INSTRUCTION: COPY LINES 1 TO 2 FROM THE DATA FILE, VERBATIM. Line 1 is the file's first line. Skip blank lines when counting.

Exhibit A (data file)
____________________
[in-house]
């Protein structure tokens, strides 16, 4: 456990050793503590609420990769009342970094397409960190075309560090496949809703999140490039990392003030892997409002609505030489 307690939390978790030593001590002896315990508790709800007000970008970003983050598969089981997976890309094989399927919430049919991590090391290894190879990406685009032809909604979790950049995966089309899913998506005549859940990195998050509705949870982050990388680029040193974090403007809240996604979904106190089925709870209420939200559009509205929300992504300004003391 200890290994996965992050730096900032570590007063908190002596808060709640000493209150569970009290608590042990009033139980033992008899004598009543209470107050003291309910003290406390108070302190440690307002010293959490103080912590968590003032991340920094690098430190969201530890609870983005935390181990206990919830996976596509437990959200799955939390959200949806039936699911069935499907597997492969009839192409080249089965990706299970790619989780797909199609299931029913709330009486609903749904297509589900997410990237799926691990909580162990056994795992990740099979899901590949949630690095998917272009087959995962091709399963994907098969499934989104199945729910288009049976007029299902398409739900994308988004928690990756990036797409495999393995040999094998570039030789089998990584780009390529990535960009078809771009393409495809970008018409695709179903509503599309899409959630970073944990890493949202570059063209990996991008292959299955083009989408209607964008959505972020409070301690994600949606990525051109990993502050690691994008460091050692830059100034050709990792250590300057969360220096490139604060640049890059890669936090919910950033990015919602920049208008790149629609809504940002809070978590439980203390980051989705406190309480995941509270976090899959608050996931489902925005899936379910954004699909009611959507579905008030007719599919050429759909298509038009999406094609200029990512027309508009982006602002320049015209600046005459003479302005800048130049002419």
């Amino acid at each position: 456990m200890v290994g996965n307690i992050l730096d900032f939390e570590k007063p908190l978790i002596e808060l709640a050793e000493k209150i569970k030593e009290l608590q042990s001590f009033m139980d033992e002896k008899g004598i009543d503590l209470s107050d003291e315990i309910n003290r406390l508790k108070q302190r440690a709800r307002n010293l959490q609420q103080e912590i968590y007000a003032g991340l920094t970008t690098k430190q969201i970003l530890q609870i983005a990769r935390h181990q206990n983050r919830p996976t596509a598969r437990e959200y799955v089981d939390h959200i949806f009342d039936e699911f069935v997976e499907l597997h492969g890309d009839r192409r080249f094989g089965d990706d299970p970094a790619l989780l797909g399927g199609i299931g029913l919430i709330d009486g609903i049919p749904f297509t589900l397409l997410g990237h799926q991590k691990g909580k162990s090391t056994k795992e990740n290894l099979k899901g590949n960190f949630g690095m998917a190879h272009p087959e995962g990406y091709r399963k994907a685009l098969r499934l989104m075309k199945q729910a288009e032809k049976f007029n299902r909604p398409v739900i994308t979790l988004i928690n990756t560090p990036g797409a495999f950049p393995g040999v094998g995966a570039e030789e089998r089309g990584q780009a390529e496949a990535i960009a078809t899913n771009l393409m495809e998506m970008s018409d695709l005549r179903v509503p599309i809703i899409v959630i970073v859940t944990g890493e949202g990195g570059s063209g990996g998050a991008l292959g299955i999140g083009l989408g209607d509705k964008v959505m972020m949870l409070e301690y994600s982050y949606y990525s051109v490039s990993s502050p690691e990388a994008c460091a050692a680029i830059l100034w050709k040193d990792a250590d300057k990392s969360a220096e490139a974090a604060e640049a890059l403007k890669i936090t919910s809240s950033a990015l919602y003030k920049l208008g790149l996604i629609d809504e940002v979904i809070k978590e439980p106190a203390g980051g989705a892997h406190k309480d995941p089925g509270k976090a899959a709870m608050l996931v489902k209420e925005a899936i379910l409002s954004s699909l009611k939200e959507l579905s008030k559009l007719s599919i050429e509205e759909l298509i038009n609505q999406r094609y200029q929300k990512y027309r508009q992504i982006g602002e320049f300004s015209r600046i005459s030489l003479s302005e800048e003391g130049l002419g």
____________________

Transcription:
[in-house]
């Protein structure tokens, strides 16, 4: 456990050793503590609420990769009342970094397409960190075309560090496949809703999140490039990392003030892997409002609505030489 307690939390978790030593001590002896315990508790709800007000970008970003983050598969089981997976890309094989399927919430049919991590090391290894190879990406685009032809909604979790950049995966089309899913998506005549859940990195998050509705949870982050990388680029040193974090403007809240996604979904106190089925709870209420939200559009509205929300992504300004003391 200890290994996965992050730096900032570590007063908190002596808060709640000493209150569970009290608590042990009033139980033992008899004598009543209470107050003291309910003290406390108070302190440690307002010293959490103080912590968590003032991340920094690098430190969201530890609870983005935390181990206990919830996976596509437990959200799955939390959200949806039936699911069935499907597997492969009839192409080249089965990706299970790619989780797909199609299931029913709330009486609903749904297509589900997410990237799926691990909580162990056994795992990740099979899901590949949630690095998917272009087959995962091709399963994907098969499934989104199945729910288009049976007029299902398409739900994308988004928690990756990036797409495999393995040999094998570039030789089998990584780009390529990535960009078809771009393409495809970008018409695709179903509503599309899409959630970073944990890493949202570059063209990996991008292959299955083009989408209607964008959505972020409070301690994600949606990525051109990993502050690691994008460091050692830059100034050709990792250590300057969360220096490139604060640049890059890669936090919910950033990015919602920049208008790149629609809504940002809070978590439980203390980051989705406190309480995941509270976090899959608050996931489902925005899936379910954004699909009611959507579905008030007719599919050429759909298509038009999406094609200029990512027309508009982006602002320049015209600046005459003479302005800048130049002419």